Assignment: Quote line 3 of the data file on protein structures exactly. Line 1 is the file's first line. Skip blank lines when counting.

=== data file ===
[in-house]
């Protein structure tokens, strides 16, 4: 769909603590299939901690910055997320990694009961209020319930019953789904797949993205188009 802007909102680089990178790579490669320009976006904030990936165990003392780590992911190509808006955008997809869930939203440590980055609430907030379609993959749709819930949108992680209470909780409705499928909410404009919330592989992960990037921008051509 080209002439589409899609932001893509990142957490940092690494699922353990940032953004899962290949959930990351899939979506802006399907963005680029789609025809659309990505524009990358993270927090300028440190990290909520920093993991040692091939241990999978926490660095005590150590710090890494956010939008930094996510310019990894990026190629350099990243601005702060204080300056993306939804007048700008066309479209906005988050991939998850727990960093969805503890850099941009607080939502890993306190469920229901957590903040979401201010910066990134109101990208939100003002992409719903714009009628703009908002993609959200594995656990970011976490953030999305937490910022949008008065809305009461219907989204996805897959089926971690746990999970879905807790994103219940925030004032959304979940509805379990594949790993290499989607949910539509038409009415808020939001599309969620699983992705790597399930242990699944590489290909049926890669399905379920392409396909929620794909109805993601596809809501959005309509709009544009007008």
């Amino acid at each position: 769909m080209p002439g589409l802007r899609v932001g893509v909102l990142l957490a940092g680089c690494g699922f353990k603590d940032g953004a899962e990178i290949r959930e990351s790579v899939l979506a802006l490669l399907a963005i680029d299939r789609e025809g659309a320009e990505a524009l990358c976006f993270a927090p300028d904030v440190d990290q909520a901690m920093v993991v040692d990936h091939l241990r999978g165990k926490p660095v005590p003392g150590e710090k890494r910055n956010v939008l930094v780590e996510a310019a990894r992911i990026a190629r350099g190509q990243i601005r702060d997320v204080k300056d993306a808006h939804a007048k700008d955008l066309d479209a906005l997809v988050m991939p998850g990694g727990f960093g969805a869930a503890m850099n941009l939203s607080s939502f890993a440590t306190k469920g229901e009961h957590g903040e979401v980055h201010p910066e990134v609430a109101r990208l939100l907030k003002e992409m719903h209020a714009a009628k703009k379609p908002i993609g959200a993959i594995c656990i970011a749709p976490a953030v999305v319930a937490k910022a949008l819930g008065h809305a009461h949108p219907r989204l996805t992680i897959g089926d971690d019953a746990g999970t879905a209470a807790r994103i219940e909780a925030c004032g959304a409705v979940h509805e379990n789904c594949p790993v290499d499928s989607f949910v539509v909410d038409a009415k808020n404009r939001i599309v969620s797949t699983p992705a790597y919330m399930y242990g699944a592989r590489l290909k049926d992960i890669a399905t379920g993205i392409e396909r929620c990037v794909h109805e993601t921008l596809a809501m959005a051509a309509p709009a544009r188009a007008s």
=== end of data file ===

């Amino acid at each position: 769909m080209p002439g589409l802007r899609v932001g893509v909102l990142l957490a940092g680089c690494g699922f353990k603590d940032g953004a899962e990178i290949r959930e990351s790579v899939l979506a802006l490669l399907a963005i680029d299939r789609e025809g659309a320009e990505a524009l990358c976006f993270a927090p300028d904030v440190d990290q909520a901690m920093v993991v040692d990936h091939l241990r999978g165990k926490p660095v005590p003392g150590e710090k890494r910055n956010v939008l930094v780590e996510a310019a990894r992911i990026a190629r350099g190509q990243i601005r702060d997320v204080k300056d993306a808006h939804a007048k700008d955008l066309d479209a906005l997809v988050m991939p998850g990694g727990f960093g969805a869930a503890m850099n941009l939203s607080s939502f890993a440590t306190k469920g229901e009961h957590g903040e979401v980055h201010p910066e990134v609430a109101r990208l939100l907030k003002e992409m719903h209020a714009a009628k703009k379609p908002i993609g959200a993959i594995c656990i970011a749709p976490a953030v999305v319930a937490k910022a949008l819930g008065h809305a009461h949108p219907r989204l996805t992680i897959g089926d971690d019953a746990g999970t879905a209470a807790r994103i219940e909780a925030c004032g959304a409705v979940h509805e379990n789904c594949p790993v290499d499928s989607f949910v539509v909410d038409a009415k808020n404009r939001i599309v969620s797949t699983p992705a790597y919330m399930y242990g699944a592989r590489l290909k049926d992960i890669a399905t379920g993205i392409e396909r929620c990037v794909h109805e993601t921008l596809a809501m959005a051509a309509p709009a544009r188009a007008s």